6. Start early and communicate often. Give employees a heads-up early on, especially if you’re making major plan design changes. Announce key dates, such as when enrollment will be and when employee meetings will be held. As the deadline approaches, remind employees to take action.

7. Go for variety. Reach your employees with a variety of media to appeal to generational and personal preferences. For example, if you’re explaining a new high-deductible health plan, you might mail employees a print piece to their homes, post a video online, and walk through the new plan at employee meetings.

If you need additional support, be sure to talk with your Milliman communication consultant.

Corporate pension funded status dips by $2 billion in May

Milliman today released the results of its latest Pension Funding Index (PFI), which analyzes the 100 largest U.S. corporate pension plans. In May, these pensions experienced a $2 billion dip in funded status as investment gains mostly offset a four-point decrease in the monthly discount rate. The funded ratio for the Milliman 100 PFI remains unchanged at 91.6% as of May 31.

Sometimes no news is good news for corporate pensions. May’s 0.73% investment gain exceeded monthly expectations, and helped balance out the month’s modest decrease in corporate bond rates.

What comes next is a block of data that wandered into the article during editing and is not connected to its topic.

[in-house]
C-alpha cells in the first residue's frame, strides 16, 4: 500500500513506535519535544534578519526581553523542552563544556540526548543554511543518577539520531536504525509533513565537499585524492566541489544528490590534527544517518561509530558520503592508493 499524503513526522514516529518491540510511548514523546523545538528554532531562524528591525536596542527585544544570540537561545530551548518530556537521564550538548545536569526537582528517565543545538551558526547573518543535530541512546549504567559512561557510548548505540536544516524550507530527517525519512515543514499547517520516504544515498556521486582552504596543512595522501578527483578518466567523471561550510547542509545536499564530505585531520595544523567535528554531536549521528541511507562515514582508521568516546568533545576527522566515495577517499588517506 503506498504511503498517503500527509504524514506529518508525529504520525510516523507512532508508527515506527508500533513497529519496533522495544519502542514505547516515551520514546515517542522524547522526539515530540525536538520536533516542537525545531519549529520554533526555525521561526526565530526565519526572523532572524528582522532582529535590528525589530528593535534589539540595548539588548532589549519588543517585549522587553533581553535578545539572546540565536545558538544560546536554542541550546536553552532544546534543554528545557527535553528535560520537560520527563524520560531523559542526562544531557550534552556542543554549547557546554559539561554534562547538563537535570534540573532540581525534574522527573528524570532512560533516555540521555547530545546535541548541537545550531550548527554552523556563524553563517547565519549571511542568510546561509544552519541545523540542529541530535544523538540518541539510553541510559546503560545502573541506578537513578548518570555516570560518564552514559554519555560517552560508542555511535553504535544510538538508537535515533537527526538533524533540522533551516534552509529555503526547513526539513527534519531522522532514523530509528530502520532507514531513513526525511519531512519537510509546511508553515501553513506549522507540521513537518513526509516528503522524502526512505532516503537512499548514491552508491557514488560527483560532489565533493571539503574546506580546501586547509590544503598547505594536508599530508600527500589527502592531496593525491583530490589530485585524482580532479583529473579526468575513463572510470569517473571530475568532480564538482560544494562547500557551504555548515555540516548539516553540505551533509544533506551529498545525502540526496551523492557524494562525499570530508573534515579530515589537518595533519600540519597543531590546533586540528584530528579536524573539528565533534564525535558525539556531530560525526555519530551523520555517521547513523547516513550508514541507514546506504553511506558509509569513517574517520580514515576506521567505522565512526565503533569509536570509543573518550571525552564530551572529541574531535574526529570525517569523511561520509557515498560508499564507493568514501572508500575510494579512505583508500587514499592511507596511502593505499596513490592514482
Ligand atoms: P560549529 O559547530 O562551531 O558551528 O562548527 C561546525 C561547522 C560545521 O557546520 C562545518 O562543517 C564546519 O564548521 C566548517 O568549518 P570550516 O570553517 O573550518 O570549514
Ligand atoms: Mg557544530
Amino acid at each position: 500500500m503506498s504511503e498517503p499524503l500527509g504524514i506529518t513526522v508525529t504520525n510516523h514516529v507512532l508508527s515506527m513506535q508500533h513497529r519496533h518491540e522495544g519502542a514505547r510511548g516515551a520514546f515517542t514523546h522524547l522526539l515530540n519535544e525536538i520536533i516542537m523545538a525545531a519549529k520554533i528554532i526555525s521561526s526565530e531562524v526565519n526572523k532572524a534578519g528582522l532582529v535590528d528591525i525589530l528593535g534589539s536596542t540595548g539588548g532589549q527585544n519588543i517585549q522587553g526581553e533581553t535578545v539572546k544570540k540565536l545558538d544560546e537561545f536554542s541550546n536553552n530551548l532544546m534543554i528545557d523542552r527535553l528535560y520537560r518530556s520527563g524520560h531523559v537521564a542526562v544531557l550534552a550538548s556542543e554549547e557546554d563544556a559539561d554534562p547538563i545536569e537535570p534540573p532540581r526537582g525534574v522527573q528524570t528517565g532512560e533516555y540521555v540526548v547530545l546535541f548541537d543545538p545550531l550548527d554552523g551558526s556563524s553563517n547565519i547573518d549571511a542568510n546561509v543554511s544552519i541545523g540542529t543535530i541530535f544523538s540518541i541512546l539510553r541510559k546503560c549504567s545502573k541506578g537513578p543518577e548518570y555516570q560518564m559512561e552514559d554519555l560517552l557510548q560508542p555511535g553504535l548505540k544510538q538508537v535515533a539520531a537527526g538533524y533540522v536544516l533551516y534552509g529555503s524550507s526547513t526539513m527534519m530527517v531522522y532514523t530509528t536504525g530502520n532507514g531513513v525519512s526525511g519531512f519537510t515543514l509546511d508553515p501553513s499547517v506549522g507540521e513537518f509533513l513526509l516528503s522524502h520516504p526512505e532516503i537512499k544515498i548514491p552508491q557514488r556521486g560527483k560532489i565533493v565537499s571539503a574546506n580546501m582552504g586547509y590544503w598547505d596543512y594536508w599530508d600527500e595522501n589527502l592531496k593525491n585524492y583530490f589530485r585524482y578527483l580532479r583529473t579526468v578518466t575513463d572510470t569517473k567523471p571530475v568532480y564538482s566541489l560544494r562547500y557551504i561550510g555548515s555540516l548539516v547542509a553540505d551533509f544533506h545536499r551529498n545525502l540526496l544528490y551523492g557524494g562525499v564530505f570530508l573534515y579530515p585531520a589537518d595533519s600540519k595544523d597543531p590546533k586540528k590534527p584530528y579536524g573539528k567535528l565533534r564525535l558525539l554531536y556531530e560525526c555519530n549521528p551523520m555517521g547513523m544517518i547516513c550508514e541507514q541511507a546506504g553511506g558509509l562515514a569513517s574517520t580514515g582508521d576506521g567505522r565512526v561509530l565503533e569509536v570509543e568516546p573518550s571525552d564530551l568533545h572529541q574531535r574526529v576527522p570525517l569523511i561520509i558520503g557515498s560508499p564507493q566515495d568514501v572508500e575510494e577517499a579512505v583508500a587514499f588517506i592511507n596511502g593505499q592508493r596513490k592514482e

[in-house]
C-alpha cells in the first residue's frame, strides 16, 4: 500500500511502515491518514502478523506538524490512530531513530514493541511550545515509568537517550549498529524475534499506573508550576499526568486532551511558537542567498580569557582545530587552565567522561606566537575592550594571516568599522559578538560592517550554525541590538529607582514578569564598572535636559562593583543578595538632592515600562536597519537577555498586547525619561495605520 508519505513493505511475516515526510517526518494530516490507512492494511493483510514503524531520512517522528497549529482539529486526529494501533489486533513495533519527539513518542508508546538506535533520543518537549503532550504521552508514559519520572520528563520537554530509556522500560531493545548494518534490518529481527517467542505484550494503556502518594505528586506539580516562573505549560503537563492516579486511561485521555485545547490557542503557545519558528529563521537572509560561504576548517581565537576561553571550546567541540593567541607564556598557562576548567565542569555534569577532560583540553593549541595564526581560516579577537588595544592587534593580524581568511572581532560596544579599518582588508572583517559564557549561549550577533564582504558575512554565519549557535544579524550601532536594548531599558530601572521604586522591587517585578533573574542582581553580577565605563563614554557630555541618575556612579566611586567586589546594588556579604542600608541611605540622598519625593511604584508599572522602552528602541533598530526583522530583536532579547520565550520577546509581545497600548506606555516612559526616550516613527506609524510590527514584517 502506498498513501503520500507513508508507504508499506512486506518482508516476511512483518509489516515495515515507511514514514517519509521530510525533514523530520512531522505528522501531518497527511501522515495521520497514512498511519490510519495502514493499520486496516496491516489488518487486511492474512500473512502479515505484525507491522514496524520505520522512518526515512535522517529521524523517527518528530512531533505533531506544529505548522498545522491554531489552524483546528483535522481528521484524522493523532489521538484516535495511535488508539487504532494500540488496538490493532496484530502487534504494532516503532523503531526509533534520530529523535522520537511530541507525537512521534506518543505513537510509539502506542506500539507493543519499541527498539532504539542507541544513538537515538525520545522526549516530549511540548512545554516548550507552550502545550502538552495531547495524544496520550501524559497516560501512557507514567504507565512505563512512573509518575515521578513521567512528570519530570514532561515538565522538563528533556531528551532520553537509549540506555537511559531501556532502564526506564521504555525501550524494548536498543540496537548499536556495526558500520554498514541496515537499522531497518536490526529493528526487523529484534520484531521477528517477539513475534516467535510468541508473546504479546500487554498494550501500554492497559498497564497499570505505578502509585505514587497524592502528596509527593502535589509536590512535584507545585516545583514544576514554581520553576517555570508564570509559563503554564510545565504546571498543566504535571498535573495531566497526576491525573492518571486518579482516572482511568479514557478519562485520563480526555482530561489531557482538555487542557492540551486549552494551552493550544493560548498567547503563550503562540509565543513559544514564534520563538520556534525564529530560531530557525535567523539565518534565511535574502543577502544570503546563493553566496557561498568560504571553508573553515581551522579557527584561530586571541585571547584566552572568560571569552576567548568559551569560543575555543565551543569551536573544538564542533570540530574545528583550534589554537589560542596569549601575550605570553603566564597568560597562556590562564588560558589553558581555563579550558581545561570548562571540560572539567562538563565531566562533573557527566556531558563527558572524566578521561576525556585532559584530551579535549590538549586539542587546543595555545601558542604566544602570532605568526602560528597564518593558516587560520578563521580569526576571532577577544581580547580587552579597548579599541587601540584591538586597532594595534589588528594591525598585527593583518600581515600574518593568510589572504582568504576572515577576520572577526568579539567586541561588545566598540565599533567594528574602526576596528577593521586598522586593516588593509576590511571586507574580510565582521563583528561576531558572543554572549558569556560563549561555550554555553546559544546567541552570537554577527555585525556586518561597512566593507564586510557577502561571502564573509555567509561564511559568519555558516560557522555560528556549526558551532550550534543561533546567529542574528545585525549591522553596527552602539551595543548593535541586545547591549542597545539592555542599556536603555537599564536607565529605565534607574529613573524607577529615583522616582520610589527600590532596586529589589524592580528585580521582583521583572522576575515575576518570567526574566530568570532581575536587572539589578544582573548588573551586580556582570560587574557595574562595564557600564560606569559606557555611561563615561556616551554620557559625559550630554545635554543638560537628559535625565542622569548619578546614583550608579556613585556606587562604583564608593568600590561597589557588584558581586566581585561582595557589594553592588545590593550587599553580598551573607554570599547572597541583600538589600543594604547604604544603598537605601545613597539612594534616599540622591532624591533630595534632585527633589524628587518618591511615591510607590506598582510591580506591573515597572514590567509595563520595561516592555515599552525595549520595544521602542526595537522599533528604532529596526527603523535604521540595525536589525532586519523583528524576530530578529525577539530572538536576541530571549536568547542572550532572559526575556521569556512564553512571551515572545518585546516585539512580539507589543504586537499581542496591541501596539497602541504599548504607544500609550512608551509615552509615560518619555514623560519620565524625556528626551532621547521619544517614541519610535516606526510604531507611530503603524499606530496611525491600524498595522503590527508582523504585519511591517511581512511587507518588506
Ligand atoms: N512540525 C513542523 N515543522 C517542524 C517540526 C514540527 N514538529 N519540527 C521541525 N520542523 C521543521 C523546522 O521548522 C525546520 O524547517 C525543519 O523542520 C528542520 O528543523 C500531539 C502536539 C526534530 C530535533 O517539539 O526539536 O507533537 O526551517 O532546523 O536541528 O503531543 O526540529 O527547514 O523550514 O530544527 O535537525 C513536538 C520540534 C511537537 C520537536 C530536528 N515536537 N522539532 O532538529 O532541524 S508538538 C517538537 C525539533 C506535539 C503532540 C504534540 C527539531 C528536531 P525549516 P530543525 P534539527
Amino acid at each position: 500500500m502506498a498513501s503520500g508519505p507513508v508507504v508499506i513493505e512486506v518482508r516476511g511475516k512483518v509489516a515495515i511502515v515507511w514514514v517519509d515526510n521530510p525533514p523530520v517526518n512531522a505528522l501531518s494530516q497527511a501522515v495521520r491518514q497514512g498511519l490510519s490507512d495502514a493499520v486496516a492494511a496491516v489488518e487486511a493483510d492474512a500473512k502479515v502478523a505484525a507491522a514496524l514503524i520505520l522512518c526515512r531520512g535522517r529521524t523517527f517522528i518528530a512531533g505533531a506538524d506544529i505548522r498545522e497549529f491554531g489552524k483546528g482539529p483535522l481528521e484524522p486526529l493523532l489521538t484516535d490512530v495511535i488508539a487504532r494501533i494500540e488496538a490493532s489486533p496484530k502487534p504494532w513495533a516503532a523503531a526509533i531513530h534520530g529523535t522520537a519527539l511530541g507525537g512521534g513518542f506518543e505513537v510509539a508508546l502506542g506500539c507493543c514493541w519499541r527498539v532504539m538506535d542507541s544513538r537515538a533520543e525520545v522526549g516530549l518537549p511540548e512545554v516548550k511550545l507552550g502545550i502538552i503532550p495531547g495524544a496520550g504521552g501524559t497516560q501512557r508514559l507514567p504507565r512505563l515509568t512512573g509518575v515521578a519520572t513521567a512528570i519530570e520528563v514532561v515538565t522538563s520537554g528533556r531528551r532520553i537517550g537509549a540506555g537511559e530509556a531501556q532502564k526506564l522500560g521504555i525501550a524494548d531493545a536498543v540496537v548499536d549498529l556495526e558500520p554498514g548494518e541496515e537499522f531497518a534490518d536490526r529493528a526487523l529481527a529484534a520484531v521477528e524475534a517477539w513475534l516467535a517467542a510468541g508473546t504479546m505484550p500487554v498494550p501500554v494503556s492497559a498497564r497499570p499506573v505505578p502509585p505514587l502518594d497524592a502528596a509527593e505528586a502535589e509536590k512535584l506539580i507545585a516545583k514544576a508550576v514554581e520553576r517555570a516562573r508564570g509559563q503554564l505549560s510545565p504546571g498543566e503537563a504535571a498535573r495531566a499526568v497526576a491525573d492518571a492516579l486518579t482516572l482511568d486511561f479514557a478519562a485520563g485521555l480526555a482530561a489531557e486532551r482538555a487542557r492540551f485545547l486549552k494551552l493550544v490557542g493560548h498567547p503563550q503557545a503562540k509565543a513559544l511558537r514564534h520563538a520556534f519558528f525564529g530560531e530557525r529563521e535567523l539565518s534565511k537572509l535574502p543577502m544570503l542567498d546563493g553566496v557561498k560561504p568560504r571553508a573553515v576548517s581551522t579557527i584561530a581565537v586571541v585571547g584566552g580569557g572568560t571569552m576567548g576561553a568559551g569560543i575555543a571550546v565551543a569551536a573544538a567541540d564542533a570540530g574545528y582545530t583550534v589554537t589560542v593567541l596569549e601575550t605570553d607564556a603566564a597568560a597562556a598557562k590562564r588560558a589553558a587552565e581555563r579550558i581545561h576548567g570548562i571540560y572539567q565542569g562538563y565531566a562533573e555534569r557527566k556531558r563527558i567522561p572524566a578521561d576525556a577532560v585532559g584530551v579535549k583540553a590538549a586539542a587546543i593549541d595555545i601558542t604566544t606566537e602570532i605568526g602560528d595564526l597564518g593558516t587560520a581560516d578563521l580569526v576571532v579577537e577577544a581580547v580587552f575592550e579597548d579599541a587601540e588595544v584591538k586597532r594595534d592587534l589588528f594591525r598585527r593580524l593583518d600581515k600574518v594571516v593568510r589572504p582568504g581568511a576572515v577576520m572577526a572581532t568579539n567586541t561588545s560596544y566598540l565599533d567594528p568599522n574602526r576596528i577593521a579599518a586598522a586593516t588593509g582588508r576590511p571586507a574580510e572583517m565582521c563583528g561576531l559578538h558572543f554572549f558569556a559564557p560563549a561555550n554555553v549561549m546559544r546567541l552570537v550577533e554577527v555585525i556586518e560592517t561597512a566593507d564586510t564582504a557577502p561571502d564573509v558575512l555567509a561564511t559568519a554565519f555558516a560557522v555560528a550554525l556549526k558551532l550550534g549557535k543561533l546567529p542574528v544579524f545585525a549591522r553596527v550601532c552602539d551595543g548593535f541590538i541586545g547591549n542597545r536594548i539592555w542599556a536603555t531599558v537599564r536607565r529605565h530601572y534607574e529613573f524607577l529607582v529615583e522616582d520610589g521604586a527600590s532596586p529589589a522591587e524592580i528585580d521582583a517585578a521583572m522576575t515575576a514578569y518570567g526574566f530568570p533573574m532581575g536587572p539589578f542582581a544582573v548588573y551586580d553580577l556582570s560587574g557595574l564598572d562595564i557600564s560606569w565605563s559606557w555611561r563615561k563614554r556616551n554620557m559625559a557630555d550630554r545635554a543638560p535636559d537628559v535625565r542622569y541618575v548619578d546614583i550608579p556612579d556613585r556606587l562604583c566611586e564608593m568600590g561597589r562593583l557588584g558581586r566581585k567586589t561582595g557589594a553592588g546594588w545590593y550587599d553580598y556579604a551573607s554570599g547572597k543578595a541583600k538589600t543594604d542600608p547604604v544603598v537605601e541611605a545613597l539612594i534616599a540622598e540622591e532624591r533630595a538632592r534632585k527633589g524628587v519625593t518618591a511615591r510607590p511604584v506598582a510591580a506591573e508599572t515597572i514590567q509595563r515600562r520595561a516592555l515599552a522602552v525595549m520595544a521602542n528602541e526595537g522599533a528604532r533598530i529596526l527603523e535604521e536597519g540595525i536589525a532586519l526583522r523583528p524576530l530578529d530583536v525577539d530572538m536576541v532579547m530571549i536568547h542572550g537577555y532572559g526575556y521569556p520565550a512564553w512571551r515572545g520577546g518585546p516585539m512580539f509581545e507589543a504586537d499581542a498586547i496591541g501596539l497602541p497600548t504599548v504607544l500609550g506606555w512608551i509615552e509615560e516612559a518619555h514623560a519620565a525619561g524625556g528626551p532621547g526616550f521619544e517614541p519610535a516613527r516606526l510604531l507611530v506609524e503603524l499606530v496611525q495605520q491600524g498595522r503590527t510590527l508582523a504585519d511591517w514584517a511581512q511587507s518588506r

From April 30, 2018 through May 31st, Milliman 100 PFI plans experienced a $7 billion increase in asset values, while the projected benefit obligations (PBO) rose by $9 billion. As a result, the deficit increased from $139 billion to $141 billion for the month. Over the last year (June 2017 – May 2018), the Milliman 100 PFI funded status deficit has improved by $116 billion.

Looking forward, under an optimistic forecast with rising interest rates (reaching 4.34% by the end of 2018 and 5.03% by the end of 2019) and asset gains (10.8% annual returns), the funded ratio would climb to 100% by the end of 2018 and 116% by the end of 2019. Under a pessimistic forecast (3.64% discount rate at the end of 2018 and 3.03% by the end of 2019 and 2.8% annual returns), the funded ratio would decline to 87% by the end of 2018 and 81% by the end of 2019.

To view the complete Pension Funding Index, click here. To receive regular updates of Milliman’s pension funding analysis, contact us here.

Pension and OPEB underfunded status after Michigan PA 202

The Protecting Local Government Retirement and Benefits Act (the Act) addressed underfunding issues associated with pension plans and retiree medical plans in Michigan that are sponsored by local governments. Prescribed actuarial assumptions used to make calculations have not yet been set. This paper by Milliman consultants Tim Herman and Jack Chmielewski aims to help stakeholders of Michigan’s many local government pension and other post-employment benefit programs develop informed expectations around the range of outcomes that could result from the state treasurer’s decisions about actuarial assumptions as they relate to the Act.